On Friday, Japanese Chief Cabinet Secretary Yoshihide Suga protested to Moscow over the deployment of missile systems to the southern Kuril Islands.
Earlier in the week, Russia deployed the Bal mobile anti-ship missile system on Kunashir Island and installed the Bastion missile system on Iturup Island.
"We have expressed our strong protest, saying that it is unacceptable," Suga told reporters at a briefing, adding that the protest was lodged through diplomatic channels on Thursday.
Also on Thursday, Russian Foreign Ministry Spokesperson Maria Zakharova commented on the issue. When asked what impact the deployment of the anti-ship missile systems on the Kuril Islands could have on the upcoming talks between Russian Foreign Minister Sergei Lavrov and his Japanese counterpart Fumio Kishida in Moscow on December 3, she was firm to reply:
"The Bastion systems have been deployed on the South Kuril Islands as part of the Russian defense plans aimed at the gradual strengthening of national security. It was in keeping with this policy that these coastal missile systems have been deployed on the South Kuril Islands, which are an integral part of the Russian territory."
"The southern Kuril Islands are Russian territory. Russia has every right to deploy whatever it deems necessary on its own territory. It is its sovereign right," he told RT.
However other experts suggest that the move, which comes ahead of the visit of Russian President Putin to Japan in mid-December, indicates a certain reinforcement of Russia's negotiating position with Tokyo.
It might signify that Russia regards the islands its own territory and has no intention to cede.
"Ahead of such events [the presidential trip to Japan], it won't hurt to affirm the sovereignty," Alexei Plotnikov, a Professor at Russia's Higher School of Economics told RT.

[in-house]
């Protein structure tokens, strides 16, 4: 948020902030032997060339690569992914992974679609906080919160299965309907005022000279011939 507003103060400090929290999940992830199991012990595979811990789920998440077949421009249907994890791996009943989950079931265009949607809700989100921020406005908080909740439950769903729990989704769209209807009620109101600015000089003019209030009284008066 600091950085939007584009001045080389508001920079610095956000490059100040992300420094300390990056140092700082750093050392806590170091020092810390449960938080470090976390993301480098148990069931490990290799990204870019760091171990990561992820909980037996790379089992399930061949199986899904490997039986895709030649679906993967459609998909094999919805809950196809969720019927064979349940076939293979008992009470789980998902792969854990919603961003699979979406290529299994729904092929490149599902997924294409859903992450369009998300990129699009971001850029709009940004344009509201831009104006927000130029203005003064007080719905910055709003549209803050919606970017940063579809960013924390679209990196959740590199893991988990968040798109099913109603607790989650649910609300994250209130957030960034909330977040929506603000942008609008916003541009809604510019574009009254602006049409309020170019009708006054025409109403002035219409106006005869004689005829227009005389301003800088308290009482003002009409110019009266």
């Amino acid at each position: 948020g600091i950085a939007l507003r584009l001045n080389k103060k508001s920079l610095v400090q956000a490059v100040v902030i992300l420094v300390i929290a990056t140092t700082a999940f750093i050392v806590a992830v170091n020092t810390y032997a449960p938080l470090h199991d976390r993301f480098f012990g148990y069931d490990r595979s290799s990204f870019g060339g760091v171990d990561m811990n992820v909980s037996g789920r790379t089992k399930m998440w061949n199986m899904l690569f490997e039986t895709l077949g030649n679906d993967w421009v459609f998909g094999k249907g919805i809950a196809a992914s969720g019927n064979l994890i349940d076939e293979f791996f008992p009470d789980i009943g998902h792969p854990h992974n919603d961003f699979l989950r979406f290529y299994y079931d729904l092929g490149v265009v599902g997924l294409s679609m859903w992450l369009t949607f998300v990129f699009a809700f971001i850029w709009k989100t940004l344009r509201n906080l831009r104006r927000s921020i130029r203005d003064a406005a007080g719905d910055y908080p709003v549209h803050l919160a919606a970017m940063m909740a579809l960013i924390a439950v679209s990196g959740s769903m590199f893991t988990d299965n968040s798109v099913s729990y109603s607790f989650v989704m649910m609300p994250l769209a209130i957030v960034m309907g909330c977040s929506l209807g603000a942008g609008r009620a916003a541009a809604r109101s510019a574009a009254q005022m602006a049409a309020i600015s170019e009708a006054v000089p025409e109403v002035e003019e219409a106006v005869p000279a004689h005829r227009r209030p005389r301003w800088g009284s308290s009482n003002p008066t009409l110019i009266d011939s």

Meanwhile Viktor Pavlyatenko, senior fellow at the Center for Japanese Studies, told Radio Sputnik that there is little reason for Asian powers, Japan included, to be concerned about Bastion and Bal's deployment, given that such plans had been made public a long time ago.
"Why was such a fuss raised about this just now?" the expert asked. "After all, the decision on improving the security of our eastern borders was taken a year ago, and was officially announced at that time. And the deployment of coastal missile systems to the islands is part of an overall strategy of rearmament of the Russian military and the strengthening of its defensive capabilities," adopted even earlier, in 2011. Before that, "since the 1990s and to the present, practically no advanced weapons were deployed on the islands."
"Japan's reaction was negative from the very start. They clearly understood that there will be no negotiation over at least these two particular islands. The deployment however won't affect our plans to sign the peace treaty," he told Sputnik.
The expert further elaborated that President Putin suggested signing the peace treaty however warned against any hurry.
"This is politics and each side pursues its own national interest. If Japan starts talking about any imaginary "Russian threat," any talks about the peace treaty will be postponed. And Japanese authorities clearly understand it," he said.
Moreover, Pavlyatenko stressed that "the missile systems in question are defensive; they cannot be converted into offensive weapons."